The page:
At reader request, I added some business stats back in. Please give Econintersect click-throughs; they’re a good, old-school blog that covers more than stats. If anybody knows of other aggregators, please contact me at the email address below.
Inflation: “July 2020 CPI: Year-over-Year Inflation Rate Grows to 1.0%” [Econintersect]. “According to the BLS, the Consumer Price Index (CPI-U) year-over-year inflation rate was 1.0 % year-over-year (up from the reported 0.6 % last month). The year-over-year core inflation (excludes energy and food) rate worsened from 1.2 % to 1.6 %…. The index for energy was the reason for the month-over-month increase of the CPI-U. Medical care services cost inflation marginally changed from 6.0 % to 5.9 % year-over-year.”
Employment Situation: “The Recent COVID-19 Spike and the U.S. Employment Slowdown” [Federal Reserve Bank of St Louis]. “[S]ince the week of June 12, the recovery in employment has slowed down and slightly reverted. Can we link this recent deterioration in labor market conditions to the recent increase in COVID-19 cases since June?… The recent evolution in our coincident employment index suggests that the recent recovery in employment has halted and that the increase in Covid-19 may be the main cause for this. Thus, a strong economic recovery may need a healthy recovery from the pandemic.” • Dunno about their methodology (which I have omitted) but this seems like common sense.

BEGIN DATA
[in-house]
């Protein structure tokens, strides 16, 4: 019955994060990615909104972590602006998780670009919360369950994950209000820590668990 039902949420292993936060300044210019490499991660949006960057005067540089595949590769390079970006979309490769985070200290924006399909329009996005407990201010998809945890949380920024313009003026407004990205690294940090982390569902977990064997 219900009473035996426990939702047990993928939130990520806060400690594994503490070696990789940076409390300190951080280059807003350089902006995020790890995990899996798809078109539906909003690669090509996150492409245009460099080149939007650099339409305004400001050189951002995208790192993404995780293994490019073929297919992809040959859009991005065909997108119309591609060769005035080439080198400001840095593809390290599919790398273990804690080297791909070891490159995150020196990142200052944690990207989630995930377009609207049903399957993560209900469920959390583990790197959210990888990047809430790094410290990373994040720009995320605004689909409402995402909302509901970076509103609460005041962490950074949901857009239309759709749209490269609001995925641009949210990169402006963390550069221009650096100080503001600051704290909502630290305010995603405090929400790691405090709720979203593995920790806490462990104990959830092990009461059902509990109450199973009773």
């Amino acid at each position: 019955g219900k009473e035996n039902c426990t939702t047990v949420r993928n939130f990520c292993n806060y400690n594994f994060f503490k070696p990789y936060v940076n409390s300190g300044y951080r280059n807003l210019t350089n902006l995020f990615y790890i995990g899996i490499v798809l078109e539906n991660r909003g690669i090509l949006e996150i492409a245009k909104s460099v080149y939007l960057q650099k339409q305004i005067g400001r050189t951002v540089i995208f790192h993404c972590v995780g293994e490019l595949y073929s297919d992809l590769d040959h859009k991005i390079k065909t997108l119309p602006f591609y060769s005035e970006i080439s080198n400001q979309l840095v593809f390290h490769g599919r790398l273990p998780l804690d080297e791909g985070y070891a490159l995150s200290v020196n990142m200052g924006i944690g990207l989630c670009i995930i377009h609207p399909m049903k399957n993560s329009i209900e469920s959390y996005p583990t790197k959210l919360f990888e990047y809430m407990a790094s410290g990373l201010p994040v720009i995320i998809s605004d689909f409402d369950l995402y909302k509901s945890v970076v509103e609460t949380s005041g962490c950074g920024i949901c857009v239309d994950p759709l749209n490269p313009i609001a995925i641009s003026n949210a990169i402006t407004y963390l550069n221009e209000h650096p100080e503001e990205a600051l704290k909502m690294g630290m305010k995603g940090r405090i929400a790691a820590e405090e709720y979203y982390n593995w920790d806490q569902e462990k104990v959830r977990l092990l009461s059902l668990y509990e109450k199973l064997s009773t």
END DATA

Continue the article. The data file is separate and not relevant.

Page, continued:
Savings: “Americans are sitting on record cash savings amid pandemic and uncertain economy” [USA Today]. “The savings rate – the portion of monthly income that households are socking away – hit a record 33.5% in April before edging down to a still outsized 19% in June, Commerce Department figures show. Before the pandemic, Americans were squirreling away an average 7.5% of income. ‘We’ve never had this much savings,’ says Tom Porcelli, chief economist of RBC Capital Markets. ‘It’s uncharted territory.’ From March through June, the latest data available, U.S. households banked an additional $916 billion of their income above pre-COVID levels, according to Moody’s Analytics, a stash that will top $1 trillion when July figures are included. Some of the reserves already have been spent: Consumer spending rose a record 8.5% in May and a healthy 5.6% in June. But with the economy largely shut down, little has been spent on travel, dining out, movies and other services. At the same time, households have benefited from stimulus checks of $1,200 for individuals and $2,400 for married couples.”